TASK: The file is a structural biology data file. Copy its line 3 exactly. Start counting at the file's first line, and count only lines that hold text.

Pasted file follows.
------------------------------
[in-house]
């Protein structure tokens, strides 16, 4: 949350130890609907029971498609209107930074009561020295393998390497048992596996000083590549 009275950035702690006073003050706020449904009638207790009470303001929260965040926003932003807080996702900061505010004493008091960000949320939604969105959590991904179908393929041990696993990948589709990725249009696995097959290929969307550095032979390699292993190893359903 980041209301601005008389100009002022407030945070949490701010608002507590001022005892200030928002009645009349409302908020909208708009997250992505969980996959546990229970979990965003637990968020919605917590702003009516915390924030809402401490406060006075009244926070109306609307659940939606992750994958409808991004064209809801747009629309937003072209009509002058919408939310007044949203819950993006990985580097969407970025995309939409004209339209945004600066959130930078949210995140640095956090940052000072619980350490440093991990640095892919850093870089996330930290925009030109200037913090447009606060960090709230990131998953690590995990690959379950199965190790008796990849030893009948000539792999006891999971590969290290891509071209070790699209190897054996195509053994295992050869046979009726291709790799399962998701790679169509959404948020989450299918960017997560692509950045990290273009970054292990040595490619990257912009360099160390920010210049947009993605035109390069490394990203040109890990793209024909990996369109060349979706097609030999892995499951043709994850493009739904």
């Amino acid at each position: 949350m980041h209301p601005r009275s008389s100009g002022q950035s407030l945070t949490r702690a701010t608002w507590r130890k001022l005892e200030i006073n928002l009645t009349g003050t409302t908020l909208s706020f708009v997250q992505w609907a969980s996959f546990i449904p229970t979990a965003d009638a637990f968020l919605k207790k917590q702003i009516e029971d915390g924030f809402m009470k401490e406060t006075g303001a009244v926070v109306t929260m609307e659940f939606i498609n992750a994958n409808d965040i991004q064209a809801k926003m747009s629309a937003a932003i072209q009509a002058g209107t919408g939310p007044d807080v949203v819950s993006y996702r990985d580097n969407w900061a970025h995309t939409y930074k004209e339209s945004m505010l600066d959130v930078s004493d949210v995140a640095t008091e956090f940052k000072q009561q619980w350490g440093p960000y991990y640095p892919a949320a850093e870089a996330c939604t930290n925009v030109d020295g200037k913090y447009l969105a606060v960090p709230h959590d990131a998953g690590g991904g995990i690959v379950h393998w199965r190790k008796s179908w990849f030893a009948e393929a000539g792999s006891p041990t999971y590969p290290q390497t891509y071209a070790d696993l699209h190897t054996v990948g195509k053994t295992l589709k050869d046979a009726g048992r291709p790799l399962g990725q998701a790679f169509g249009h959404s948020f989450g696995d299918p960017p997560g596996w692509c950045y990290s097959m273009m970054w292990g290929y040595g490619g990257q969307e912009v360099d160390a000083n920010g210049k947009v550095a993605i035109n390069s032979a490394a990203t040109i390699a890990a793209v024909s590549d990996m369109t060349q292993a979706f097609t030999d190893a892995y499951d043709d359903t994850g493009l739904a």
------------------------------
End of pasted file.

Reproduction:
């Amino acid at each position: 949350m980041h209301p601005r009275s008389s100009g002022q950035s407030l945070t949490r702690a701010t608002w507590r130890k001022l005892e200030i006073n928002l009645t009349g003050t409302t908020l909208s706020f708009v997250q992505w609907a969980s996959f546990i449904p229970t979990a965003d009638a637990f968020l919605k207790k917590q702003i009516e029971d915390g924030f809402m009470k401490e406060t006075g303001a009244v926070v109306t929260m609307e659940f939606i498609n992750a994958n409808d965040i991004q064209a809801k926003m747009s629309a937003a932003i072209q009509a002058g209107t919408g939310p007044d807080v949203v819950s993006y996702r990985d580097n969407w900061a970025h995309t939409y930074k004209e339209s945004m505010l600066d959130v930078s004493d949210v995140a640095t008091e956090f940052k000072q009561q619980w350490g440093p960000y991990y640095p892919a949320a850093e870089a996330c939604t930290n925009v030109d020295g200037k913090y447009l969105a606060v960090p709230h959590d990131a998953g690590g991904g995990i690959v379950h393998w199965r190790k008796s179908w990849f030893a009948e393929a000539g792999s006891p041990t999971y590969p290290q390497t891509y071209a070790d696993l699209h190897t054996v990948g195509k053994t295992l589709k050869d046979a009726g048992r291709p790799l399962g990725q998701a790679f169509g249009h959404s948020f989450g696995d299918p960017p997560g596996w692509c950045y990290s097959m273009m970054w292990g290929y040595g490619g990257q969307e912009v360099d160390a000083n920010g210049k947009v550095a993605i035109n390069s032979a490394a990203t040109i390699a890990a793209v024909s590549d990996m369109t060349q292993a979706f097609t030999d190893a892995y499951d043709d359903t994850g493009l739904a």